Factoring may be easier than you think


Factoring integers into prime factors has a reputation as an extraordinarily difficult problem. If you read some popular accounts, you get the impression that humanity has worked hard on this problem for centuries, if not millennia, and that the chances of an efficient algorithm are negligible. If true, that would be great, because some important cryptosystems rely on the difficulty of factoring. Unfortunately, it’s mostly hype based on wishful thinking. Enough people have tried to find efficient factoring algorithms that we can be confident the problem isn’t easy, but there’s no reason to think it’s impossible.

The first thing to realize is that until the advent of public key cryptography in the 1970’s, few people cared about factoring. Some people were interested in it for its intrinsic beauty, but nobody thought it was good for anything, and it certainly wasn’t the notorious unsolved problem it is today. If anything, it was mildly obscure.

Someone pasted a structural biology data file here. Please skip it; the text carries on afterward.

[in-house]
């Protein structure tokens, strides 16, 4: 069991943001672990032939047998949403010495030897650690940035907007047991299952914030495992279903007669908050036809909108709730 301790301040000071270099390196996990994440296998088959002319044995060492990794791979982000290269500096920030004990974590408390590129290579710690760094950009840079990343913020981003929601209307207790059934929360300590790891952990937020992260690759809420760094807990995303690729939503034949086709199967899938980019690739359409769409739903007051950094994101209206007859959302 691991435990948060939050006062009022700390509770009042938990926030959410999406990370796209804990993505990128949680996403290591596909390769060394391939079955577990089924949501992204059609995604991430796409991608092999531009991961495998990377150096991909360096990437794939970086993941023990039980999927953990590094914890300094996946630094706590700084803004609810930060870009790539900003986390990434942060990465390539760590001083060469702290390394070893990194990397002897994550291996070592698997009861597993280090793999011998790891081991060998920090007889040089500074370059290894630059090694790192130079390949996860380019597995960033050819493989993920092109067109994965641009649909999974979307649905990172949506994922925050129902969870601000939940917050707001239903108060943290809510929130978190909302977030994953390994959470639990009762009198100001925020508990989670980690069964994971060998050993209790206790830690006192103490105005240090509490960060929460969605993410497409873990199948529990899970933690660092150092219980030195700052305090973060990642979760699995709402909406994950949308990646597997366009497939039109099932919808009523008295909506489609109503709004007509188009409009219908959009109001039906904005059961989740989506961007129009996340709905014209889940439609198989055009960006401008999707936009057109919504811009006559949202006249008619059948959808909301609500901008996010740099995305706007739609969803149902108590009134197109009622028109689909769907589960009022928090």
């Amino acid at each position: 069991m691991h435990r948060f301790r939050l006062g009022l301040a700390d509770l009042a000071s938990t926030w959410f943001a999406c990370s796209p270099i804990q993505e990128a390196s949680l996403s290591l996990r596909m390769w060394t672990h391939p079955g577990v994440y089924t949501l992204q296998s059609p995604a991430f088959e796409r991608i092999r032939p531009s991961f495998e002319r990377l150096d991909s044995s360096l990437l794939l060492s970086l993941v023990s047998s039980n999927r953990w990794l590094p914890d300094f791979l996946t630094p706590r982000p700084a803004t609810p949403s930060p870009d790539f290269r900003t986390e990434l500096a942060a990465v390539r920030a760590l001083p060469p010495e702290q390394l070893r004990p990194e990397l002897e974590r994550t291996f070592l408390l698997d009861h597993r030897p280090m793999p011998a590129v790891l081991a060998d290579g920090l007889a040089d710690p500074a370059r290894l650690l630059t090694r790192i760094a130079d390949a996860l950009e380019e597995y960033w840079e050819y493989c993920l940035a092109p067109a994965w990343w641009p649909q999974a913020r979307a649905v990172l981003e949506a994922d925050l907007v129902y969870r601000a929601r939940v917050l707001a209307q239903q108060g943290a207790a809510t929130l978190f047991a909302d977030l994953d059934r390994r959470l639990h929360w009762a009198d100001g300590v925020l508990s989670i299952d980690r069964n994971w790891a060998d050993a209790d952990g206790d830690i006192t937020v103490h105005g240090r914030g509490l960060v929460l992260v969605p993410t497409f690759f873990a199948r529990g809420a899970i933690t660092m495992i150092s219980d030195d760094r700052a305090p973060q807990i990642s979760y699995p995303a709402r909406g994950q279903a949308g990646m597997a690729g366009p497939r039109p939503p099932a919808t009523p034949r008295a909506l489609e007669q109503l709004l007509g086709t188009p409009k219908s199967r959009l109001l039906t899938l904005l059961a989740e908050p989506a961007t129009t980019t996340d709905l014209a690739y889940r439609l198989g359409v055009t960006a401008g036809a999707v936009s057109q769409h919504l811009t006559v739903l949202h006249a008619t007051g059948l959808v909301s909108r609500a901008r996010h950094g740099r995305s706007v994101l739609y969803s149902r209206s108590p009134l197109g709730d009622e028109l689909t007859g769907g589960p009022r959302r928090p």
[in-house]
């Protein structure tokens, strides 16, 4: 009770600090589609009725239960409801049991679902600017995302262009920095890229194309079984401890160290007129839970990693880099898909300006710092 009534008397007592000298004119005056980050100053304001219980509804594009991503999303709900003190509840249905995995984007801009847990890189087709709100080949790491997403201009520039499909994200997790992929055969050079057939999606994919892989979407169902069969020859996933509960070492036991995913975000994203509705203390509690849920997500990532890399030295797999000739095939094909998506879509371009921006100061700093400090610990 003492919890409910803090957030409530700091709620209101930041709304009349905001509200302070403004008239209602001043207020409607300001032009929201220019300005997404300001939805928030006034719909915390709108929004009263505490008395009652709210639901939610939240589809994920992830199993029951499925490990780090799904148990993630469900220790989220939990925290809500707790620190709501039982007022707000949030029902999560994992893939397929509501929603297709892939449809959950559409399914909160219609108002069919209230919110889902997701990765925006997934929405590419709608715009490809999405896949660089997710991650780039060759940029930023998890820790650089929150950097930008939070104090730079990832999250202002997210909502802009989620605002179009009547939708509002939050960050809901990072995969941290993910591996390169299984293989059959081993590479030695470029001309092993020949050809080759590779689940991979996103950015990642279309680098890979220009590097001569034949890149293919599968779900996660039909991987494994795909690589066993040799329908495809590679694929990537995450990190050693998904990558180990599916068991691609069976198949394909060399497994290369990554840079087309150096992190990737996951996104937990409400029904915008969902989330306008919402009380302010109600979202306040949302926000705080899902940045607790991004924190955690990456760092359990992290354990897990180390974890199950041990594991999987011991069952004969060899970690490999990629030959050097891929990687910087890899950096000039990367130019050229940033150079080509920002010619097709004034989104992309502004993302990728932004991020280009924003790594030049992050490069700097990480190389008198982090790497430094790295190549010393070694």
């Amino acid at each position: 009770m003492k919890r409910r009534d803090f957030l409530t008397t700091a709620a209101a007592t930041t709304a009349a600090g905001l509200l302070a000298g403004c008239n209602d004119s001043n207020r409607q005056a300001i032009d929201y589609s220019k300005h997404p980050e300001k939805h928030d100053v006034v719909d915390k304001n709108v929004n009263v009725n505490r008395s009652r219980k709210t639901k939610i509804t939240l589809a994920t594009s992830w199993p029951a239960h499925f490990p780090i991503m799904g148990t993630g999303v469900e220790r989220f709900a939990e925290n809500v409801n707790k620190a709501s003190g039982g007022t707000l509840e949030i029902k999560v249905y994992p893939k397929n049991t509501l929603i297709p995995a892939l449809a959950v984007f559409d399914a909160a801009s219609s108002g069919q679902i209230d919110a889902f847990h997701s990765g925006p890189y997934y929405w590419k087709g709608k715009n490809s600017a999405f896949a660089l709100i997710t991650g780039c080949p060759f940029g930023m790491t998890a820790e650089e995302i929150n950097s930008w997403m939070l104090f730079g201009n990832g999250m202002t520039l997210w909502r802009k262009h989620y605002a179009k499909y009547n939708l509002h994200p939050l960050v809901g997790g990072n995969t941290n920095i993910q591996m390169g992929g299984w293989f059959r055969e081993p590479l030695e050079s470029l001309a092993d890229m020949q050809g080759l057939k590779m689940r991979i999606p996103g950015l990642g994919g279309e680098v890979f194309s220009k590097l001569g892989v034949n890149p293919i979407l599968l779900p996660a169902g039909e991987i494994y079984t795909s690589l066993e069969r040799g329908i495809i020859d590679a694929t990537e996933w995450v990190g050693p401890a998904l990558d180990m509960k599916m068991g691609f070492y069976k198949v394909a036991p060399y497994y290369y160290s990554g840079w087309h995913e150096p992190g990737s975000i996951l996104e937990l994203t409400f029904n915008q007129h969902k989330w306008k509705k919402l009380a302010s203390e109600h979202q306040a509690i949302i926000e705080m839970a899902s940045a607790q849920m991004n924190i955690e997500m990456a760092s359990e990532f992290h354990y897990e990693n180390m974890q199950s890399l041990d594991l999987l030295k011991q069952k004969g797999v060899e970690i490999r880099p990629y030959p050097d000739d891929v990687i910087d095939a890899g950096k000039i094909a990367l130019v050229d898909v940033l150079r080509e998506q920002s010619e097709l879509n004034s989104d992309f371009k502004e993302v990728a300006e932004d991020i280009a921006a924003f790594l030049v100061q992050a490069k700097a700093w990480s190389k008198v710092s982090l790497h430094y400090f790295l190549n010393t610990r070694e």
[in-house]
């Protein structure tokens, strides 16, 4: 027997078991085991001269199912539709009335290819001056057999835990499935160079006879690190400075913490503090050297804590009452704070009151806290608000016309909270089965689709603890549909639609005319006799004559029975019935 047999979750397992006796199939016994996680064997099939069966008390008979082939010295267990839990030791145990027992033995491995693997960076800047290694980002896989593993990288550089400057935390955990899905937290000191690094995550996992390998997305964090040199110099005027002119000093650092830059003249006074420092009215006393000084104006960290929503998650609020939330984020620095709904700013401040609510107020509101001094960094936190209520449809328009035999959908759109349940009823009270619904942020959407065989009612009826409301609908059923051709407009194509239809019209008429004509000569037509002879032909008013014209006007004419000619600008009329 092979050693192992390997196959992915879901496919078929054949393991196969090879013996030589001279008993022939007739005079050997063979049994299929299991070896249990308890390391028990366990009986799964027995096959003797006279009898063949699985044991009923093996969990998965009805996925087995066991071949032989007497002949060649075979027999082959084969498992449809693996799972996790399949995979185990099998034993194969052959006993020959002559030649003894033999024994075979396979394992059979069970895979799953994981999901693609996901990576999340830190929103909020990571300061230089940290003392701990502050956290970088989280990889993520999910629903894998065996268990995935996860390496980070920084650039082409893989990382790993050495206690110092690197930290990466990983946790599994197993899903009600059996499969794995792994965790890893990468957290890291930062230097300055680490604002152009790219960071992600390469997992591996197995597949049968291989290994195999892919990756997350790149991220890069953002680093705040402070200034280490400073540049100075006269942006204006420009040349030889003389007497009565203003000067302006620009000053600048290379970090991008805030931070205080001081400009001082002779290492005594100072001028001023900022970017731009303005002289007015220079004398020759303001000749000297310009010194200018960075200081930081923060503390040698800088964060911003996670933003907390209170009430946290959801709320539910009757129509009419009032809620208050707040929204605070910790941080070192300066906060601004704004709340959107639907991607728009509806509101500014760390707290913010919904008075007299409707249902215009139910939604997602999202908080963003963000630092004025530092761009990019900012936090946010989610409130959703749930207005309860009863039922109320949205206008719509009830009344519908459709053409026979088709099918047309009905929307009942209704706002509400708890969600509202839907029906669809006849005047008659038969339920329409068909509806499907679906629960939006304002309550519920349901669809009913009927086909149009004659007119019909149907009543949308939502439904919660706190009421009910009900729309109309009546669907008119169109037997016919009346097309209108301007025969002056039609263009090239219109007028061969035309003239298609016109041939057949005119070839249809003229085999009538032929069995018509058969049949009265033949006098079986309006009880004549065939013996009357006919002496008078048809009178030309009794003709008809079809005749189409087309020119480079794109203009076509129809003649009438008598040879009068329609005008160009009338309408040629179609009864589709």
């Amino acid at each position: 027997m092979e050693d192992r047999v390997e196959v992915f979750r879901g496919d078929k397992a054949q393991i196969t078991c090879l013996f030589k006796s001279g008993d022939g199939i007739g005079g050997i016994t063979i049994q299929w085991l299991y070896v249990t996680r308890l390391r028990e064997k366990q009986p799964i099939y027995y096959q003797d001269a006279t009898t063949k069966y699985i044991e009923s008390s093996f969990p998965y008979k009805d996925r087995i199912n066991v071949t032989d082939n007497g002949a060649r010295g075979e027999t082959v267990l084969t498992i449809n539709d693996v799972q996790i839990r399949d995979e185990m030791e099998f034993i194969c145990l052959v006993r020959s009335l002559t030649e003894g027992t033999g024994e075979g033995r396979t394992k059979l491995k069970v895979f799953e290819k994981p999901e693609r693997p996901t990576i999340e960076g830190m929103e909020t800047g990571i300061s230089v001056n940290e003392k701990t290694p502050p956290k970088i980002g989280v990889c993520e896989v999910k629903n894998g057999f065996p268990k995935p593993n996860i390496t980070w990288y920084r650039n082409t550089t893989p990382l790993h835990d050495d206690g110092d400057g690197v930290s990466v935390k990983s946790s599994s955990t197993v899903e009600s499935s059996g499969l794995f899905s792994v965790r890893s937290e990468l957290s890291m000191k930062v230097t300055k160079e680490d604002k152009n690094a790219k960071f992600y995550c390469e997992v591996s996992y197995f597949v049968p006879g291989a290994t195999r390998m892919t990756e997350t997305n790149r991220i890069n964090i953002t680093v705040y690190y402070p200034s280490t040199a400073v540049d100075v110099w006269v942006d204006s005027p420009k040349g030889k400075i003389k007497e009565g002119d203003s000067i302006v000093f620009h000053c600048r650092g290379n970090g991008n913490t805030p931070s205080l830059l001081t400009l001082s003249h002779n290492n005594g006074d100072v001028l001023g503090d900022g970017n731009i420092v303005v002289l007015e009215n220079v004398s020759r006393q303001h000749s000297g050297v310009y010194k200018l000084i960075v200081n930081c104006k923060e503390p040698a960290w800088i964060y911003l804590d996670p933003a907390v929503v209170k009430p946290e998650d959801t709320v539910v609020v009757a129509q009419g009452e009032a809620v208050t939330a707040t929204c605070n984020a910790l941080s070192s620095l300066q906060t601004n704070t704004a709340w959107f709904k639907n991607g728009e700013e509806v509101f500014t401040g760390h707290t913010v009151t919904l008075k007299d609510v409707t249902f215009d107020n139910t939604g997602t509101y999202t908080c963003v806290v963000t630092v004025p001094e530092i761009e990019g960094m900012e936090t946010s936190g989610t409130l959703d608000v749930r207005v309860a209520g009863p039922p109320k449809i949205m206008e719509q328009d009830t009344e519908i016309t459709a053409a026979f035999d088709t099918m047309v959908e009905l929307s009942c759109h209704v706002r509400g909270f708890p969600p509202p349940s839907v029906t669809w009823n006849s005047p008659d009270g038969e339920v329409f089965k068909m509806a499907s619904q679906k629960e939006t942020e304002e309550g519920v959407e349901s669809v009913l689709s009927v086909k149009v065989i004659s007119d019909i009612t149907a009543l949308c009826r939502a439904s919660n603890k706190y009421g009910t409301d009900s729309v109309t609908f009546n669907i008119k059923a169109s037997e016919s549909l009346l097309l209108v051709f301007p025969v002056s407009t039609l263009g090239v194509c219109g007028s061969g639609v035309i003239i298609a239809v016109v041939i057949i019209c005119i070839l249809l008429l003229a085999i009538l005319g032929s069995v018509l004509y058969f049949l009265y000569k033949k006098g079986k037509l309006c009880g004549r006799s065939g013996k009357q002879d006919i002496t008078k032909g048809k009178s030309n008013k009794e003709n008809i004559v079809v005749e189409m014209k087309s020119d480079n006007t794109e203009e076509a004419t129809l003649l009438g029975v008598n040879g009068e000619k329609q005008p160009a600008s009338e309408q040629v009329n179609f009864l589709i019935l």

Even today, how many researchers have ever seriously tried to find an efficient factoring algorithm? I don’t know, since most people who fail don’t announce their attempts (and who knows how much classified work there has been), but it’s not hard to estimate. Let’s say a serious attempt consists of several months of work by an expert, someone who knows enough number theory to read the literature on this problem. Then the number of people who have seriously tried must be on the order of magnitude of 100. It would be ridiculous to say “100 smart people tried and failed to solve this problem, so it’s clearly impossible,” but that’s what most claims regarding the difficulty of factoring amount to.